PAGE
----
Last week, Sarah Palin made an important speech to a major financial audience in Hong Kong. It was clearly an opening bid for presidential candidature. But what sort of Republican is Palin and would she be acceptable to the Republican Party, let alone a majority of American voters?To answer one of Browne's rhetorical questions, no, we don't think that Sarah Palin is a true libertarian, but she is a libertarian conservative. Actually, she is what we would call a New Federalist, but the differences between libertarian conservatives and New Federalists are so slight that they may be little more than semantic.
Sarah Palin is definitely from outside Washington. Also, she is an attractive woman, filled with self-confidence and proven magnetism.
However, the Republican Party is deeply split between the traditional big-government establishment and the small-government libertarians, who seem to be gaining ground fast not only in America, but also in Germany and France.
In her Hong Kong speech, Palin spoke as a libertarian Republican capitalizing on the increasing support shown for Ron Paul's politics. She also praised Reagan and Thatcher, two notable libertarian conservatives. But is Palin really a libertarian or has she been pandering to her libertarian conservative audiences?
If Palin is a true libertarian, how possibly can the Republican establishment accept her?
At present, it appears that Palin is disapproved of very strongly by the powerful Republican establishment.
However, polls show an increasingly strong resentment of big government. The high taxes and falling consumer demand resulting from it appear to fly directly in the face of economic recovery. There is a growing appetite for the small government and small business that history shows lead to lower taxes, higher employment and prosperity.
If Sarah Palin is a true libertarian Republican, she could be set to ride a massive popular wave. She is certainly a possible candidate.
If the Republican Party establishment truly wants to regain power, it may have to accept a route led by a libertarian and decidedly "provincial" woman. They may wince, but Sarah Palin may be the only one capable of returning them to the White House.
The term New Federalism emerged during the Nixon administration in 1969 as the label for a policy plan to turn over control of some federal programs to state and local governments and to provide block grants and revenue sharing. The term was expanded on in the Reagan years to more broadly define a political philosophy of devolution, or of transfer of administrative powers from the federal government to the states. The primary objective of New Federalism, unlike that of eighteenth-century Federalism, is to restore to the states and to the people some of the autonomy and power which they lost to the federal government as a consequence of President Franklin Roosevelt's New Deal and Lyndon Johnson's Great Society. At the time of George W. Bush, it was widely believed that he would govern as a New Federalist, but his administration was mark by neoconservative policies which turned out to be big government and big spending policies, and Ronald Reagan's coalition of conservatives, libertarians, independents and blue collar Democrats began to fall apart.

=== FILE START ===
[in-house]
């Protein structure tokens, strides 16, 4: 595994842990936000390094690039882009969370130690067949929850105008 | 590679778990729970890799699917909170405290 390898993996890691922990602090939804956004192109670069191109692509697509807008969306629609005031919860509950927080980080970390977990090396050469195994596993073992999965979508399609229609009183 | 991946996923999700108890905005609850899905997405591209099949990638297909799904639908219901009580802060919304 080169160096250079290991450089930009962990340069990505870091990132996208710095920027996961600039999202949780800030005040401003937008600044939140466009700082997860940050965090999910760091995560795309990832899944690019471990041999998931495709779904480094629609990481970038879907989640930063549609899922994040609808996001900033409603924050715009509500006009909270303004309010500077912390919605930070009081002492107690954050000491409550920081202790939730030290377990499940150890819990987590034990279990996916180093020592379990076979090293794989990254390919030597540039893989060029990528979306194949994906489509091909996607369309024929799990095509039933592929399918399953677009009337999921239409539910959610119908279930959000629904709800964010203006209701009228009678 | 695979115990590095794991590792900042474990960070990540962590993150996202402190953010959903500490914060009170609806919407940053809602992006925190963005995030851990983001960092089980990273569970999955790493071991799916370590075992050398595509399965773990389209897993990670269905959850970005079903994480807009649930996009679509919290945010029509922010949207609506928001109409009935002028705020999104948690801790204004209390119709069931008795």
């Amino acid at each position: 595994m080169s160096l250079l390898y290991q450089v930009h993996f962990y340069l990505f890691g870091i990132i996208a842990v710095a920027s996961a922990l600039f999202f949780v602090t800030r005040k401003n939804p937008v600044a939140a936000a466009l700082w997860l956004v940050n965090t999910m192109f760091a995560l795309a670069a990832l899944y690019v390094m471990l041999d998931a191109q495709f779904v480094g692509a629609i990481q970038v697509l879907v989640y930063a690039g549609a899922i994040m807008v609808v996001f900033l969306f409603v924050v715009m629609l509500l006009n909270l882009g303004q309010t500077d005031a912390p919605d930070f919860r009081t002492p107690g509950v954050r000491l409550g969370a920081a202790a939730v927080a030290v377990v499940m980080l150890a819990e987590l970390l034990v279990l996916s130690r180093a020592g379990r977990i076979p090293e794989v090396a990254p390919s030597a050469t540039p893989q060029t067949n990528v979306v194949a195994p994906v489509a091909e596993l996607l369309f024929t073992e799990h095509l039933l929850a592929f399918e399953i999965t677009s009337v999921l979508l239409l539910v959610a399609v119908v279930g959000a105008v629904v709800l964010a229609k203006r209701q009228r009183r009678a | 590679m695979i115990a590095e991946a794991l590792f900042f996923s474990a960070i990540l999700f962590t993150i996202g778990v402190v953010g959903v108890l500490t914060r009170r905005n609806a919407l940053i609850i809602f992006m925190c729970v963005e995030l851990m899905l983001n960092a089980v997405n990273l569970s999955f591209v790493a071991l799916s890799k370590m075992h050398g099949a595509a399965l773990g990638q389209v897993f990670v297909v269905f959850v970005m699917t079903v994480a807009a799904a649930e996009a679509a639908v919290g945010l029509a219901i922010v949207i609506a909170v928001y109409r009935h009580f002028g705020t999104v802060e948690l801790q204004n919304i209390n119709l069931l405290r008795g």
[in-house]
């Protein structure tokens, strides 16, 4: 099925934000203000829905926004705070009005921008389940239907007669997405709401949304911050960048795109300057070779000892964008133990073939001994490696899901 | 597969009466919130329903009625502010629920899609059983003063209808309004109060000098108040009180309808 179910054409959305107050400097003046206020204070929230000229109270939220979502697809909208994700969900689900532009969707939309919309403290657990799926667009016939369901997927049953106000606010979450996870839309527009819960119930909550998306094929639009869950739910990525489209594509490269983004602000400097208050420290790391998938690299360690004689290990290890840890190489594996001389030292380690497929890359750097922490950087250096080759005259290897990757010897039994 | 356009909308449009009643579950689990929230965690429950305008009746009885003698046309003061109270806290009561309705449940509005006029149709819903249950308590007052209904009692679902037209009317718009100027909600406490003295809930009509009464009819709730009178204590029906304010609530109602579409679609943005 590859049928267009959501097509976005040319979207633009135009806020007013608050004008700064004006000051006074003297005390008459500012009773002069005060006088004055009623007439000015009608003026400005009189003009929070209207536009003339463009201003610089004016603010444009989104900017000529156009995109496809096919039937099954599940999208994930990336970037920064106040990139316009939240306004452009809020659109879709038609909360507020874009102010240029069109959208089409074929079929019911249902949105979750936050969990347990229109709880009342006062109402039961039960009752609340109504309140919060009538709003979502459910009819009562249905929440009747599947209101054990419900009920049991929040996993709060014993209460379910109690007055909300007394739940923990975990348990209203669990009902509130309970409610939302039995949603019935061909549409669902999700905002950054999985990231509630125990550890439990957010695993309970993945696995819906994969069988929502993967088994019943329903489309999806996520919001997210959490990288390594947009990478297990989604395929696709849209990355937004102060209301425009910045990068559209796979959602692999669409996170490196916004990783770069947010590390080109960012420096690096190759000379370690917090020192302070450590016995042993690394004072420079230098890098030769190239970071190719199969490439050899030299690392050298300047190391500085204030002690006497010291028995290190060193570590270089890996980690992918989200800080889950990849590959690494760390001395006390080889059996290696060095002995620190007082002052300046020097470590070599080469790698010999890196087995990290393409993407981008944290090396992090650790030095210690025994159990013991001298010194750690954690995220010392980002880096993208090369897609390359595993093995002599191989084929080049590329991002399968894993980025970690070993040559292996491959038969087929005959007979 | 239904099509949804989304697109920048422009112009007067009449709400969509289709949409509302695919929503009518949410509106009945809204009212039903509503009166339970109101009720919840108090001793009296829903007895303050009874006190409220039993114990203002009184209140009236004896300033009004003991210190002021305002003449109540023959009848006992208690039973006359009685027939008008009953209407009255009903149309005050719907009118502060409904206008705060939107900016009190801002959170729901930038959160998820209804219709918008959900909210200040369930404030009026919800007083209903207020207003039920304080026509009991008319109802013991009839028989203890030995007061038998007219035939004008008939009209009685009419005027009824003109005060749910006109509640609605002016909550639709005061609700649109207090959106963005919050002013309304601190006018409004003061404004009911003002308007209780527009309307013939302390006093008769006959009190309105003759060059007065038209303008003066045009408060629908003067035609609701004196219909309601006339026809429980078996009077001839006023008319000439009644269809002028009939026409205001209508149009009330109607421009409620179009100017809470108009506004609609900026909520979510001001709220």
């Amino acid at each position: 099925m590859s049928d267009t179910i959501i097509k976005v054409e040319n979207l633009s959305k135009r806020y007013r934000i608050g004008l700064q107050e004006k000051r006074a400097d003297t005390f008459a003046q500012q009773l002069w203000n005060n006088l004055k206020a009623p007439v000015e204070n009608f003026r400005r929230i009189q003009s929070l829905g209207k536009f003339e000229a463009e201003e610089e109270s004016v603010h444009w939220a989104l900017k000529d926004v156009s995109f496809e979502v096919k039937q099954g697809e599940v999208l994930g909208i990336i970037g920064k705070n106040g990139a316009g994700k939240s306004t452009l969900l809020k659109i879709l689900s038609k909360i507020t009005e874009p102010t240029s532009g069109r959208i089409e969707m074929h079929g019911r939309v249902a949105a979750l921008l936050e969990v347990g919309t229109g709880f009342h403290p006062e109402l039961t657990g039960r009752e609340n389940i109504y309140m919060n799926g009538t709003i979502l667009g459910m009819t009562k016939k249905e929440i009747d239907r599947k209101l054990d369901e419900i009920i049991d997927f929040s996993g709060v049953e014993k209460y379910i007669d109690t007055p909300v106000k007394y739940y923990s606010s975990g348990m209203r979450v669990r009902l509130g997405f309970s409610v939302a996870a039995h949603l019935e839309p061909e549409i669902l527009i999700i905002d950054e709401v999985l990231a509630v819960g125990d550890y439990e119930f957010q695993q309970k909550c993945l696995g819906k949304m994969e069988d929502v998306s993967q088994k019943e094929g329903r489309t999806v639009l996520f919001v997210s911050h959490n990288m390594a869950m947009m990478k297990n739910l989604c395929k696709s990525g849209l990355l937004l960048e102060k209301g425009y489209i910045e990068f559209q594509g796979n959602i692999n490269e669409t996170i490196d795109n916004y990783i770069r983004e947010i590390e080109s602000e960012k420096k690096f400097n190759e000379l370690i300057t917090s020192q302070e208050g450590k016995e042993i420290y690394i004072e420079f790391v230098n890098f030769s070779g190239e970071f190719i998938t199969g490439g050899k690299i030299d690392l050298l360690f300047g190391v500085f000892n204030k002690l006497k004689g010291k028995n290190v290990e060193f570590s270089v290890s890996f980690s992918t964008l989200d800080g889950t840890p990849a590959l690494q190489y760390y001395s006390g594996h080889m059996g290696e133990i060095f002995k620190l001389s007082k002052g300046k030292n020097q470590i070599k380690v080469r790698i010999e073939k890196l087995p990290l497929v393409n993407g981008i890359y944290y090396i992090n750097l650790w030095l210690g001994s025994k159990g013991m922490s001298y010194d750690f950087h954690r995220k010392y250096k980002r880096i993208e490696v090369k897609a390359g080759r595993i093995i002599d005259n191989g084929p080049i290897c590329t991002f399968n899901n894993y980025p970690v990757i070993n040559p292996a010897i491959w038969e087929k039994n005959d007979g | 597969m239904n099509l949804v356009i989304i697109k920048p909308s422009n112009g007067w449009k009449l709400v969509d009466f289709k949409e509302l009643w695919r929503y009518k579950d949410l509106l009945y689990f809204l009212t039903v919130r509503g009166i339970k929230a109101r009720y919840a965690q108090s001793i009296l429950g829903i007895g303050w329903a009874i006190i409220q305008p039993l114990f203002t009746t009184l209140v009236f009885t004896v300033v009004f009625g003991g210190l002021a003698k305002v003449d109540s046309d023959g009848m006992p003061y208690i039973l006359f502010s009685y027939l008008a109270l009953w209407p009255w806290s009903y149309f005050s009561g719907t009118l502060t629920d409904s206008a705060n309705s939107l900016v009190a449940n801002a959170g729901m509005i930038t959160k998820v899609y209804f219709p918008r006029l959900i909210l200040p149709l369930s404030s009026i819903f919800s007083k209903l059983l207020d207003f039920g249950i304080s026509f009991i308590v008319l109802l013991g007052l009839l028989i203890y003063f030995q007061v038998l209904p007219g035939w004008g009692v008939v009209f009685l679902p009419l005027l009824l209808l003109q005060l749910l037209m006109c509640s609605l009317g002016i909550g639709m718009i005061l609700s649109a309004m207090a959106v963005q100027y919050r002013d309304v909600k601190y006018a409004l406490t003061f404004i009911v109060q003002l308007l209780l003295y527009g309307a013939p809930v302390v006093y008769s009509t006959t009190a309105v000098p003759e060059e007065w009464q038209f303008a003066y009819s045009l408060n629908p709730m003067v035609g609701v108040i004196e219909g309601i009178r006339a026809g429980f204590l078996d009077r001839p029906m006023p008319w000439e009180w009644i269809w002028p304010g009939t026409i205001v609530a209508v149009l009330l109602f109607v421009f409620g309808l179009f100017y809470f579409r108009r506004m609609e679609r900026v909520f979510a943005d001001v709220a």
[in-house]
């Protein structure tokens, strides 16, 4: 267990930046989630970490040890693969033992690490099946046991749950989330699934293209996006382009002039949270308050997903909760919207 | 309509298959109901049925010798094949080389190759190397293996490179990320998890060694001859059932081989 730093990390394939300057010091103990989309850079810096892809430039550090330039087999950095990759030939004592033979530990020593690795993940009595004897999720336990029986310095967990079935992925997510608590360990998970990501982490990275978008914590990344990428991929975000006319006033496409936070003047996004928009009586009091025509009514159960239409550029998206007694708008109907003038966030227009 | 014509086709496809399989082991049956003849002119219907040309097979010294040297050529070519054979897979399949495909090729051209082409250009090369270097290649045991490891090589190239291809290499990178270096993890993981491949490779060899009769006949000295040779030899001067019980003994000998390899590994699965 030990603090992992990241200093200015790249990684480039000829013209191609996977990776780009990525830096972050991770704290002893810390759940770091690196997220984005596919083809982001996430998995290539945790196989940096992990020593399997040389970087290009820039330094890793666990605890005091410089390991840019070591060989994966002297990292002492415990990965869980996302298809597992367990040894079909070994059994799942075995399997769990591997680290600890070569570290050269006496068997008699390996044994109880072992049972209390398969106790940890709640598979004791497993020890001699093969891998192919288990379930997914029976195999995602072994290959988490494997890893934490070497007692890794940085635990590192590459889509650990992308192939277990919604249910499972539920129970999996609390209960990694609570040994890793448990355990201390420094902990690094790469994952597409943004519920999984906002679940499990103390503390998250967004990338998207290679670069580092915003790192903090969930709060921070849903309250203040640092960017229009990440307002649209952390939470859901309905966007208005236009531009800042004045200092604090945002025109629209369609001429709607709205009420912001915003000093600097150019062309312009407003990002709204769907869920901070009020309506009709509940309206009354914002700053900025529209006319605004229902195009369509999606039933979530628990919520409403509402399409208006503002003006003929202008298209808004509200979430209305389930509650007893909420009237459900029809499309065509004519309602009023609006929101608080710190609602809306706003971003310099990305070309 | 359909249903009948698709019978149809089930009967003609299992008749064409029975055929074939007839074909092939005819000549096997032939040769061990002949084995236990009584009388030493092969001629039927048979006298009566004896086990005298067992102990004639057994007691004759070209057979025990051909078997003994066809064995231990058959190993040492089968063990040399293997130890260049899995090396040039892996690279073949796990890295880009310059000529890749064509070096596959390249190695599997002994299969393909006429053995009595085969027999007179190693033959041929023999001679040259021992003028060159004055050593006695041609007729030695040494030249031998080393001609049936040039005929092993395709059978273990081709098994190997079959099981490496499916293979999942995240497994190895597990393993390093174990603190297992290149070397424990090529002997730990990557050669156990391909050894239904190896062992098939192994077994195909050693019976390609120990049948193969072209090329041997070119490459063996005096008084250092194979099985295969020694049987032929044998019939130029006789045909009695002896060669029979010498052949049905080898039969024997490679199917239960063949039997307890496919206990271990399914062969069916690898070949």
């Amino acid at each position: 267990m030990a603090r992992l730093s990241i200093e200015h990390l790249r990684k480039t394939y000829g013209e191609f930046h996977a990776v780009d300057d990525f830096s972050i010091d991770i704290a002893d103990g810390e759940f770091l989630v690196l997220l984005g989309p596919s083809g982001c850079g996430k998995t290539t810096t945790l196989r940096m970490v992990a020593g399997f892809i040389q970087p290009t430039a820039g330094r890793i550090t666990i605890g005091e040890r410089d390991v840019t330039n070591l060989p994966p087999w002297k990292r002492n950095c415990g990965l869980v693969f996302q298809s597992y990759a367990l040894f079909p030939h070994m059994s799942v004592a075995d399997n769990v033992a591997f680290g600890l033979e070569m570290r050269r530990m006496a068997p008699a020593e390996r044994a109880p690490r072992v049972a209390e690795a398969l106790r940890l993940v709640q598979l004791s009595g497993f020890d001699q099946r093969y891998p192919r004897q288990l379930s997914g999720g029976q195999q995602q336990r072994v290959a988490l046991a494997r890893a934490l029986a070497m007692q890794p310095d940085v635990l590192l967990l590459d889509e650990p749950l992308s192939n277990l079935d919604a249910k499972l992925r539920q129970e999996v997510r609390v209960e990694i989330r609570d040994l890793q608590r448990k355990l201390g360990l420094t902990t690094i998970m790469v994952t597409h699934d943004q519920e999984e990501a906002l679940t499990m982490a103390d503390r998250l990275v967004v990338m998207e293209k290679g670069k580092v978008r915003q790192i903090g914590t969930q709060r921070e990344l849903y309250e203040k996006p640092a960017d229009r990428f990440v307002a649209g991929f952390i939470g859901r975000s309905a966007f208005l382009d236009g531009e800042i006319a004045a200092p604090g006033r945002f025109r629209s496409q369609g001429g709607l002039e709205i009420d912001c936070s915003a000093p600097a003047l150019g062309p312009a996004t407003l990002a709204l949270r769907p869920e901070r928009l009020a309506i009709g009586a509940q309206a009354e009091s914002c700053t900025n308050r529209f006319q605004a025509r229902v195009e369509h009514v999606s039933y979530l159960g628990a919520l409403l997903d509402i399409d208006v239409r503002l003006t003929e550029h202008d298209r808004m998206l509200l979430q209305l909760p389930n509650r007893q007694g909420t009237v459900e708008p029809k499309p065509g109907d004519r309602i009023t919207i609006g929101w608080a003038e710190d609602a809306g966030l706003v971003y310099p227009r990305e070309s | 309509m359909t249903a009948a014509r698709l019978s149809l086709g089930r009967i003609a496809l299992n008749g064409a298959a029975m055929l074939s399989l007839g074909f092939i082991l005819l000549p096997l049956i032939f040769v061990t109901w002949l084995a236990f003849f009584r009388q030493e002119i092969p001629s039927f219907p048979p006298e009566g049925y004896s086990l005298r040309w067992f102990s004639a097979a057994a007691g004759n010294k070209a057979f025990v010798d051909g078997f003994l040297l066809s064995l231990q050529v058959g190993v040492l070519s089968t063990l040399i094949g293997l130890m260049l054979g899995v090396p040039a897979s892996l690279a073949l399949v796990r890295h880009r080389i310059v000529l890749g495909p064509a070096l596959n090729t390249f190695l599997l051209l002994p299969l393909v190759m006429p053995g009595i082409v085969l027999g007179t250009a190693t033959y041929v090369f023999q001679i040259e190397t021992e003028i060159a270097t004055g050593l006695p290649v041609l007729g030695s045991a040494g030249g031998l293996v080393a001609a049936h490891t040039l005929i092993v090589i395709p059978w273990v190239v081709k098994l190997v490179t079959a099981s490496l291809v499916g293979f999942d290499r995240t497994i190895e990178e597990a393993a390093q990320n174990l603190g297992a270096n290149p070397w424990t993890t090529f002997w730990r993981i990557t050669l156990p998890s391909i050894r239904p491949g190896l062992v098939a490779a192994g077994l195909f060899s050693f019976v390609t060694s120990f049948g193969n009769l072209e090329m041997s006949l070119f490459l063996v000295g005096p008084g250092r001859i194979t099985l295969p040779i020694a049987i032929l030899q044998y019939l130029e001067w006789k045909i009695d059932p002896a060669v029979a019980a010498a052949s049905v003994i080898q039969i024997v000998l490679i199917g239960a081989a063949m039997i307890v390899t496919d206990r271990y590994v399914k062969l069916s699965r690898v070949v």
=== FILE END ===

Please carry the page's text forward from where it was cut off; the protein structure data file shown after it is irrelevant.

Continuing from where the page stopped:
The term New Federalism should not be confused with the New Federalist Party, which does not support the principles of New Federalism, as defined by Ronald Reagan. On the contrary, that party has more in common with eighteenthth century federalists, and it still honors Alexander Hamilton as its founder and philosophical leader. Reagan New Federalists are more in the tradition of Jefferson and Jackson. Nor should the term libertarian conservative be confused with the Libertarian Party, from which libertarian conservatives part company, mostly on social issues and the limits of individual liberty. And therein lies a problem. There is no one good term which describes the small-government conservative. There was once a time when simply saying that one was a conservative fit the bill, but the rise of neoconservatism and the prevarication of the likes of moderates David Brooks, David Frum, et al calling themselves "conservatives" has drained most of the meaning out of the word.
President Reagan attempted to codify New Federalism by Executive Order in 1987, but Bill Clinton revoked it with an Executive Order of his own in 1998, which restored the unconstitutional role the federal government had assumed since FDR's time. There is even a New Federalist political platform which defines the principles of New Federalism and calls for rolling back those abridgements and infringements of the rights of the people and the states as plainly set forth in the founding documents. It awaits the election of the first true conservative president since Reagan for re-implementation.
Whether we call her a New Federalist or a libertarian conservative, Sarah Palin is the one political figure who appears to have the momentum and the popular appeal to put herself in a position to reverse the 20-year trend away from Ronald Reagan's winning principles.